O’Leske: “He wouldn’t have given me the time of day if I couldn’t prove to him that I could climb. One of the first things we did: I met him out in the Sierras and he and I climbed a four-pitch climb.” [A long alpine climb broken up into four sections].
“He doesn’t give non-climbers the same attention he gives climbers. … his comfort zone is deep in the mountains. Having his life portrayed in film is not a comfortable thing for him.”
What was a decade with Beckey like?
O’Leske: “He never wanted to be filmed, so that was super challenging … I’d have to sort of stealthily film him. If he started opening up at all, I’d literally have to set a camera in the corner and hope I framed him.
“When he’s not in a good mood, it can be tough to be around him … Part of that, over the years, was him realizing he couldn’t do the things he wanted to do. That was a major frustration for him. That would put him in a funk if he failed on a climb or something.”
The film documents Beckey’s struggles to climb big objectives into his 90s. How did you decide to handle aging in the film?
Reid: “Going through all the footage … In 2005, when you first saw that, you thought, ‘How is this old dude climbing, that’s amazing.’ And cut to 10 years later, he’s still doing it … we thought that would be pretty powerful for the viewer to experience.”
O’Leske: “We’ve got this material, this time frame of watching a person physically age and how they mentally deal with that.”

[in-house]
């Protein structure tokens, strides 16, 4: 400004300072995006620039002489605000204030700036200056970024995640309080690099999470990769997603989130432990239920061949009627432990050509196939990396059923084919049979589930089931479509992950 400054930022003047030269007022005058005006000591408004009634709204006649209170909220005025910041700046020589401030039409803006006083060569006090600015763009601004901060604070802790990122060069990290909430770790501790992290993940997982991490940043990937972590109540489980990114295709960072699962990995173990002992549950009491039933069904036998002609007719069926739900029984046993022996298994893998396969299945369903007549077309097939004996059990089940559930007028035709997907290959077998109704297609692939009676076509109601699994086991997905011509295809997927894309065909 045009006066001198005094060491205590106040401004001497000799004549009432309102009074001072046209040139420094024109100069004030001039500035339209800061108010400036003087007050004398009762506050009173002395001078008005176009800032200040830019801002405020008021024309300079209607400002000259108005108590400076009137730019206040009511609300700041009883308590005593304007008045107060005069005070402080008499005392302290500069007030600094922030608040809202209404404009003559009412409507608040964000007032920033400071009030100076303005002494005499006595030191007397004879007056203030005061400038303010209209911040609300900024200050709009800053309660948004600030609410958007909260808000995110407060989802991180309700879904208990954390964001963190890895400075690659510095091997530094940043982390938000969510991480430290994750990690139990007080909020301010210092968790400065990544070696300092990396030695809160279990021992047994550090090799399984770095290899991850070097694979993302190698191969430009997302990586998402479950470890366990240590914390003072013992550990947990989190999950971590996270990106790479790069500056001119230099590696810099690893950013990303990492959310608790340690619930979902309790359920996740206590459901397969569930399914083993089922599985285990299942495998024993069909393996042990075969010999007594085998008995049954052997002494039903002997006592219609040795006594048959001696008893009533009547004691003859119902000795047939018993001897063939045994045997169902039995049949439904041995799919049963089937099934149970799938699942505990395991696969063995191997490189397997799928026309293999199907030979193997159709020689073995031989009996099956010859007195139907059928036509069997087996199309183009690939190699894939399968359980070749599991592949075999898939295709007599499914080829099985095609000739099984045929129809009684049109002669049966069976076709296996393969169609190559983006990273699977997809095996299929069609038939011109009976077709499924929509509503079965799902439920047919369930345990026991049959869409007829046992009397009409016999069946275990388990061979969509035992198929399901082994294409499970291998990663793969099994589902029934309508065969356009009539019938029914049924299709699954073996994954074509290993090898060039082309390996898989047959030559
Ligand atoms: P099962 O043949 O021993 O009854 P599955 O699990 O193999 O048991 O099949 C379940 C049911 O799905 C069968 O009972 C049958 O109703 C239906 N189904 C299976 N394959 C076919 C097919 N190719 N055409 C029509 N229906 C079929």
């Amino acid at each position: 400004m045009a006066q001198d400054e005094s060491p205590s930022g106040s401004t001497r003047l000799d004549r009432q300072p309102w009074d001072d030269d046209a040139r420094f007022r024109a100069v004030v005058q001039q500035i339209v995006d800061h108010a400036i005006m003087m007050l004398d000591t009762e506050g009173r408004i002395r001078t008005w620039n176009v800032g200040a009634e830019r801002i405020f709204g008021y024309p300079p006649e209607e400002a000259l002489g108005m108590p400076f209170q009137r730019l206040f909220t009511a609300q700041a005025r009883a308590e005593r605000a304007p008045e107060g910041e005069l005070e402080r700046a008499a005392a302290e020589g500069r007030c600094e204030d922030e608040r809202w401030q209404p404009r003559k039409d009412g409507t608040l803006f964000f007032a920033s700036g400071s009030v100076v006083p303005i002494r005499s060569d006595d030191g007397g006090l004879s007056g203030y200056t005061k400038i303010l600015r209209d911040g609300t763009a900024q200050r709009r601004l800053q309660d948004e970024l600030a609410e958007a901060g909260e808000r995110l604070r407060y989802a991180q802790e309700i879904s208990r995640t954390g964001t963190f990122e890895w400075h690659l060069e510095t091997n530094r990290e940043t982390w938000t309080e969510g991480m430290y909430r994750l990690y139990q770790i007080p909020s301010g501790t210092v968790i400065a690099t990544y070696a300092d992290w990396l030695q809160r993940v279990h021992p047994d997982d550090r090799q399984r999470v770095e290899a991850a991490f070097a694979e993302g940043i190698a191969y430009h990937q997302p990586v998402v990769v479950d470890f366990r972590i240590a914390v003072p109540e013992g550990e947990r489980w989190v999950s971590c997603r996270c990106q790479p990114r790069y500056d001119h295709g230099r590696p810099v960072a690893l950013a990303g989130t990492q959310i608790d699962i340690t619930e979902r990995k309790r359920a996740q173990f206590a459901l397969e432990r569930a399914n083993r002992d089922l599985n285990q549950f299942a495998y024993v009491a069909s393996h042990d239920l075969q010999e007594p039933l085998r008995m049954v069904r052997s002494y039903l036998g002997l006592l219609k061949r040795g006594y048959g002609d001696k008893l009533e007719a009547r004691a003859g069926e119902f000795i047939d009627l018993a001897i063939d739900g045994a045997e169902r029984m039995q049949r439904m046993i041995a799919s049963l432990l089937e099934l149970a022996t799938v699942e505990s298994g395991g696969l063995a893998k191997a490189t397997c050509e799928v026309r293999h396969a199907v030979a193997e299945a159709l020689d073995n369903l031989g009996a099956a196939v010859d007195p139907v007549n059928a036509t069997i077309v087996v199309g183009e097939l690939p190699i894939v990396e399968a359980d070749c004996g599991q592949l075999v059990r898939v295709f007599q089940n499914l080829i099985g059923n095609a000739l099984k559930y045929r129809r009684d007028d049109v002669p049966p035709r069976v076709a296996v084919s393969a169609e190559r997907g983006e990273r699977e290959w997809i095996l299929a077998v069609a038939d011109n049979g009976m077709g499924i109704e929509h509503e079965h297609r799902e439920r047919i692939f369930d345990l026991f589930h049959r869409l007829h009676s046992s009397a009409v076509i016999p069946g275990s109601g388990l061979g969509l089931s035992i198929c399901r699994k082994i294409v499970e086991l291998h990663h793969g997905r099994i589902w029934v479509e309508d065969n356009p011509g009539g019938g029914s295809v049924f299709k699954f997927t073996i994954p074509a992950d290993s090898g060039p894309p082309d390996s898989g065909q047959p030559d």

Lund: “It’s one of the essential elements of the story … he seems almost delusional to me. He refuses to accept he can’t do these things anymore.
“The most intense climbers climb for 20 years. Fred’s done it his entire life — 80 years now — that’s all he wants to do. … He has this optimism.”
Beckey could not reach the summit of the ambitious climbs O’Leske filmed.
O’Leske: “He would fail on these things and immediately be planning logistics for the next harder thing. And you’d be like, ‘What’s going on in his mind to do that?’ Most people would bury their head in the sand and quit. You’re kind of inspired by it … it’s also delusional and unrealistic, but he doesn’t see it that way. … His persistence is off the charts.”
How is Beckey doing now?
O’Leske: “Last fall was the biggest last thing he did. We took him to Squamish [a climbing area in Canada], and we got him up three climbs — single-pitch climbs 5.7 to 5.8 [ratings on the Yosemite Decimal system] — at 93 years old.
“He climbs better than he walks … it’s like this crazy muscle memory kicks in. He’s very graceful.
“Since that time, which was the fall of 2016, he’s really slowed down to the point where he’s getting around in a wheelchair. He still walks, but he gets tired out quickly.”
What does Beckey think of his legacy?
O’Leske: “He keeps things really close to his chest.
“His writing — that was his way of creating a legacy of inspiring people to get out and explore the mountains. Just with the Cascades climber guides [written by Beckey]– think how many people that’s gotten into the Cascades on adventures.”
Reid: “He’s less concerned about his cultural legacy, which is sort of the dirtbag lifestyle he helped create.
“I don’t think he sees that as a significant accomplishment or achievement. … that was just the means to get to climb all the time.
O’Leske: “He basically accidentally created a culture.”